Mak­ing games ac­ces­si­ble

Four lo­cal Sask. Polytech stu­dents de­velop a game for kids with vis­ual im­pair­ment

Moose Jaw Times Herald - - FRONT PAGE - LISA GOUDY

Four Moose Jaw Sask. Polytech stu­dents de­vel­oped a game for kids with vis­ual im­pair­ment.

As kids, Joshua Couse, Amanda Braun, Tim Trott and Subin Ja­cob loved play­ing video games.

How­ever, they said they un­der­stood that kids with vis­ual im­pair­ment don’t have as easy ac­cess to video games.

Now as stu­dents at Saskatchewan Poly­tech­nic Moose Jaw cam­pus ready to grad­u­ate in June, they de­cided to cre­ate a vir­tual re­al­ity (VR) game for kids with vis­ual im­pair­ment as part of their fi­nal project. The group con­tacted the Cana­dian In­sti­tute for the Blind (CNIB) in Regina and got an im­me­di­ate re­sponse. Thus, Project Vir­tual Re­al­ity for Ev­ery­one (VIREO) was born.

“We’re just try­ing to make a game that’s ac­ces­si­ble to kids with vi­sion im­pair­ment be­cause a lot of games are not tai­lored to their spe­cific needs,” said Braun.

“These kids just want to play games, just like any kid. Games are fun and the na­ture of VR be­cause it’s a head­set that sits very close to your face, it’s the per­fect tech­nol­ogy to use that for these kids and mak­ing it more ac­ces­si­ble.”

Us­ing a new VR head­set the school pur­chased specif­i­cally for this project, the HTC Vive, the stu­dents cre­ated a stan­dard game where the user shoots paint­balls at bal­loons. To make it ac­ces­si­ble for kids with vi­sion loss, they tai­lored a cus­tom­iz­a­ble op­tion screen deal­ing with the num­ber of el­e­ments on the screen and colour con­trast, for ex­am­ple.

“There’s no one-size fits all for vis­ual im­pair­ment,” said Braun. “There’ll be an op­tion screen that they can go through so they can choose what works best for them.”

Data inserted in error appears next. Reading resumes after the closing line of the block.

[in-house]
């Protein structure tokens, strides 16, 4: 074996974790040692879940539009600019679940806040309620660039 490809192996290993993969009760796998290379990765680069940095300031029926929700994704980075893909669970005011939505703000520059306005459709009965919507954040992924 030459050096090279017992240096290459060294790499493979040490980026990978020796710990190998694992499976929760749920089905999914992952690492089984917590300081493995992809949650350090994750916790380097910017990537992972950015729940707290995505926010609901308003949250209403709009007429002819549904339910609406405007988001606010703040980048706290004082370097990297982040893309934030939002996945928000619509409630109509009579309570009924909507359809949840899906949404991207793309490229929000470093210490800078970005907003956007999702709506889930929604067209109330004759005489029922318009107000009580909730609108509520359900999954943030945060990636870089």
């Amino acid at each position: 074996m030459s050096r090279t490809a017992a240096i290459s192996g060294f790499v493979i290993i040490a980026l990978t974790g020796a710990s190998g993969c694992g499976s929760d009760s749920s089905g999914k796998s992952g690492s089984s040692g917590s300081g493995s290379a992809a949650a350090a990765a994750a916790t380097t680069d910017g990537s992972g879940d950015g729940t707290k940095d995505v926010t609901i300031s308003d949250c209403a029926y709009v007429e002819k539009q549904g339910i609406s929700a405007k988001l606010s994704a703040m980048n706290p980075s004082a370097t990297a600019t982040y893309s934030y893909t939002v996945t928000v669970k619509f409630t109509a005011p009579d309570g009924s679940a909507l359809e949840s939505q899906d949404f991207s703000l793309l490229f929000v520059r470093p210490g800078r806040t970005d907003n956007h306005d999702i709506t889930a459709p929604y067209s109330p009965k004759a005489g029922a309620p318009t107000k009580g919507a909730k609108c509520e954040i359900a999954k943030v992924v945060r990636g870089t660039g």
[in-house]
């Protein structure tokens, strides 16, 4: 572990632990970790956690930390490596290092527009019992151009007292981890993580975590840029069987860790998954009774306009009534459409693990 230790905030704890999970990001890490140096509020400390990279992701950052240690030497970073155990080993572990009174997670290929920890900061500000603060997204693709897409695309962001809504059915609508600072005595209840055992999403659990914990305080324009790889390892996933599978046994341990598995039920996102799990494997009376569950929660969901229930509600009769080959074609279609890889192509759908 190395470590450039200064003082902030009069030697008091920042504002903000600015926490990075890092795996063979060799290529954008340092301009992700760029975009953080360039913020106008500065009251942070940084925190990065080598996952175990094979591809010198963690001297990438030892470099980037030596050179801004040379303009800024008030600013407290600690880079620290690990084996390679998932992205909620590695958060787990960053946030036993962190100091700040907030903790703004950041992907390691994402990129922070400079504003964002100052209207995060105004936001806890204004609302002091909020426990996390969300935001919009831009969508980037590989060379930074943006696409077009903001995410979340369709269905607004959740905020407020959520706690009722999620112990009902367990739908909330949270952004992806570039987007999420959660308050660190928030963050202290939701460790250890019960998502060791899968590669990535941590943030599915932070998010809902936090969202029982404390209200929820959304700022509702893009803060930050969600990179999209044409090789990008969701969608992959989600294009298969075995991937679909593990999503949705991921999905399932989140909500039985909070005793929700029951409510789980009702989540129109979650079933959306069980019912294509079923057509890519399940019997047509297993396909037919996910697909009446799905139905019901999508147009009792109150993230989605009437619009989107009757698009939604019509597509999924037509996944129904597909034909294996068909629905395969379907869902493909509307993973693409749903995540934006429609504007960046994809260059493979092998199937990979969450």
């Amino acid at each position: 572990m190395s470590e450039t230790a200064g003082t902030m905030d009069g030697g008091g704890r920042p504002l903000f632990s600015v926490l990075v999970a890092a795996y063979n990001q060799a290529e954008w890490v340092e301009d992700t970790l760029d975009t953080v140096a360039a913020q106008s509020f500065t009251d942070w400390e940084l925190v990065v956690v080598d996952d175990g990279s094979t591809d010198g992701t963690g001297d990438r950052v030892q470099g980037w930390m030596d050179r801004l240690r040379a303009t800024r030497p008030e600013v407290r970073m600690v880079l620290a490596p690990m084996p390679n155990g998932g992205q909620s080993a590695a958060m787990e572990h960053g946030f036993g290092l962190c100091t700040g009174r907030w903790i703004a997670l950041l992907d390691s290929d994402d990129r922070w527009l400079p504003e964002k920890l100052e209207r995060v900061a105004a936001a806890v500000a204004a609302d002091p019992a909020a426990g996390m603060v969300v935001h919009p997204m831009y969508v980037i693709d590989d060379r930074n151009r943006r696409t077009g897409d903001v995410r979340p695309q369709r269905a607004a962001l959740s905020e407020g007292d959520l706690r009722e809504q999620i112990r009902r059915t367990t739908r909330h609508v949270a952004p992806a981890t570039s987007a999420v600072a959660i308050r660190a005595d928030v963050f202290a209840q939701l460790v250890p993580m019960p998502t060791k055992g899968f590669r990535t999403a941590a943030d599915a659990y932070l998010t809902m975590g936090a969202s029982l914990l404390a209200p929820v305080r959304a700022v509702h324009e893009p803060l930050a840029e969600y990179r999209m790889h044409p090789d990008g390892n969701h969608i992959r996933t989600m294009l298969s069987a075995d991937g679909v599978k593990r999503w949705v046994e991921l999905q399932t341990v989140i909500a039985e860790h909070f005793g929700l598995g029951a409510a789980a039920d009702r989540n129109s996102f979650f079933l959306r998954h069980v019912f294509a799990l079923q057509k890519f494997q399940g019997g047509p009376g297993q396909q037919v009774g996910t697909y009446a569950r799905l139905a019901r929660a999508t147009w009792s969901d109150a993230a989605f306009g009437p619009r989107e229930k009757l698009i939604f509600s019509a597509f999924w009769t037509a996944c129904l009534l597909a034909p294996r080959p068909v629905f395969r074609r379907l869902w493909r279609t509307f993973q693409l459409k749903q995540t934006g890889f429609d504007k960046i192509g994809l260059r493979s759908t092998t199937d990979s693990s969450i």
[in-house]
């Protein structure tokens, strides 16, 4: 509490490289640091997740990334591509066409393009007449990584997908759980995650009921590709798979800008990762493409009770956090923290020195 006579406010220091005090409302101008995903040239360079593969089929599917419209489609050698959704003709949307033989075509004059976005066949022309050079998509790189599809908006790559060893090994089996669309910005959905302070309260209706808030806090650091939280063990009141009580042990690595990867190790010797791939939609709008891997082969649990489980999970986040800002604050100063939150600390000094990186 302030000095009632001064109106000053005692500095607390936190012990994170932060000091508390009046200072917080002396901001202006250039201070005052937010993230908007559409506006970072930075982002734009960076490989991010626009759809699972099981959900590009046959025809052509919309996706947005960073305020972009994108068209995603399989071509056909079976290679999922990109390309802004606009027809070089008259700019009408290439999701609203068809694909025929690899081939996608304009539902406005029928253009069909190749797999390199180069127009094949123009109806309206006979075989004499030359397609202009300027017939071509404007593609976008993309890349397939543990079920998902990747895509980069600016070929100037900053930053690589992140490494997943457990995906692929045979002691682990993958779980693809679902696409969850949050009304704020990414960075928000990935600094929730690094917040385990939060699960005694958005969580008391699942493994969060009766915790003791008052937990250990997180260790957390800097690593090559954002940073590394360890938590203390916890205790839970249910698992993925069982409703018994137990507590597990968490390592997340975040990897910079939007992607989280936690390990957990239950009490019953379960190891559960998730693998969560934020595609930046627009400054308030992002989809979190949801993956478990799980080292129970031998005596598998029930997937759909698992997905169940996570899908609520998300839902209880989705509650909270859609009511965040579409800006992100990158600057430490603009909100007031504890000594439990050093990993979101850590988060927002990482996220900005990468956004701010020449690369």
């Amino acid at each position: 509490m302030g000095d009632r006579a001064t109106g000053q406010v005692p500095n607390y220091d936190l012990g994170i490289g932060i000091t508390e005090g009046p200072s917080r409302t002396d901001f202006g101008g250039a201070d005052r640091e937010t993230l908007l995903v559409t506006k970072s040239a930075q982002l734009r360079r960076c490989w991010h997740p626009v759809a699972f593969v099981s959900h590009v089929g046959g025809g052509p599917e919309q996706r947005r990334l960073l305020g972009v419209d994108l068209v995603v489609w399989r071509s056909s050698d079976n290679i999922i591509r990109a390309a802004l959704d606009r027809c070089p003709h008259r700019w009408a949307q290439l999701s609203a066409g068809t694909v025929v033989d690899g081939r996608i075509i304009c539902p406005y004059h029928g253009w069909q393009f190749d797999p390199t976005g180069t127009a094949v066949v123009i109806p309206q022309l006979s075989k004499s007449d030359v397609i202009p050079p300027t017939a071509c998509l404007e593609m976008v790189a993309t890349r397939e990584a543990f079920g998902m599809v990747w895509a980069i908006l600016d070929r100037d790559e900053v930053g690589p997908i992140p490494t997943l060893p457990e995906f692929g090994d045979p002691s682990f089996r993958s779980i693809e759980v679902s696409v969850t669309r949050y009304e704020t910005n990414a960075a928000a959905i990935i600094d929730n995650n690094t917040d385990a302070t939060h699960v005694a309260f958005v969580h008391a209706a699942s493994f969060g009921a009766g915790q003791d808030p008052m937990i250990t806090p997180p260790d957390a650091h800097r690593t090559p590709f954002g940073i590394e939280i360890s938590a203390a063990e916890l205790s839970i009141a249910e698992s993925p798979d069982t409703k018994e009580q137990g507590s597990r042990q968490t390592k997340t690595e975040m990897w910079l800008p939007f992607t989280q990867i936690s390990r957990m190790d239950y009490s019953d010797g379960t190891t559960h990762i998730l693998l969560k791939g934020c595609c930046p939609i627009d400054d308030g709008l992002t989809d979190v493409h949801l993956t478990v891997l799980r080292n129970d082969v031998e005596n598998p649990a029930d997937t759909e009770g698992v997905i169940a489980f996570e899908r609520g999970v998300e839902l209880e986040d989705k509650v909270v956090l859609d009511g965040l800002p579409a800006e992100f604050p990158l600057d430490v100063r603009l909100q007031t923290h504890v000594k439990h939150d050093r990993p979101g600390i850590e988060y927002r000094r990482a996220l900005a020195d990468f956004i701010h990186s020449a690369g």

“In our re­search, we re­ally saw that not ev­ery­one has the same is­sues and they cope with it all dif­fer­ent ways,” added Couse. “Peo­ple may have got­ten re­ally close to the screen ver­sus the farend spec­trum where peo­ple play video games with com­plete vi­sion loss just us­ing the au­dio in the game.”

The four stu­dents de­signed the game from scratch start­ing on April 5. Af­ter each stu­dent spent at least six hours per week on the game, a to­tal of more than 400 hours, the game was ready for its first demo by May 7 at the CNIB Fam­ily Fun Day at the Saskatchewan Sci­ence Cen­tre.

“It’s ba­si­cally just a min­i­mum vi­able prod­uct, some­thing that will run,” said Braun. “It’s def­i­nitely not fin­ished yet but we’ve had the kids test it out. We got a lot of great feed­back. It was a lot of fun.”

Teresa Aho with CNIB Regina helped the stu­dents de­velop the game af­ter they called CNIB. In her six years with

the or­ga­ni­za­tion, Aho said she’s never had this type of project pre­sented to her.

“This has been re­ally eye-open­ing for me to think about things like this as well,” she said. “It’s great that there are stu­dents out there who are think­ing about this … be­cause when you look at how many games are put out there right now, there isn’t a lot of games that are ac­ces­si­ble for kids. So this is, I think, just the start.”

Aho works with chil­dren from birth to age 18 and asked them for their in­put on what kind of game they’d like to see. While they can play Minecraft, for in­stance, many shooter games have many fast-mov­ing parts.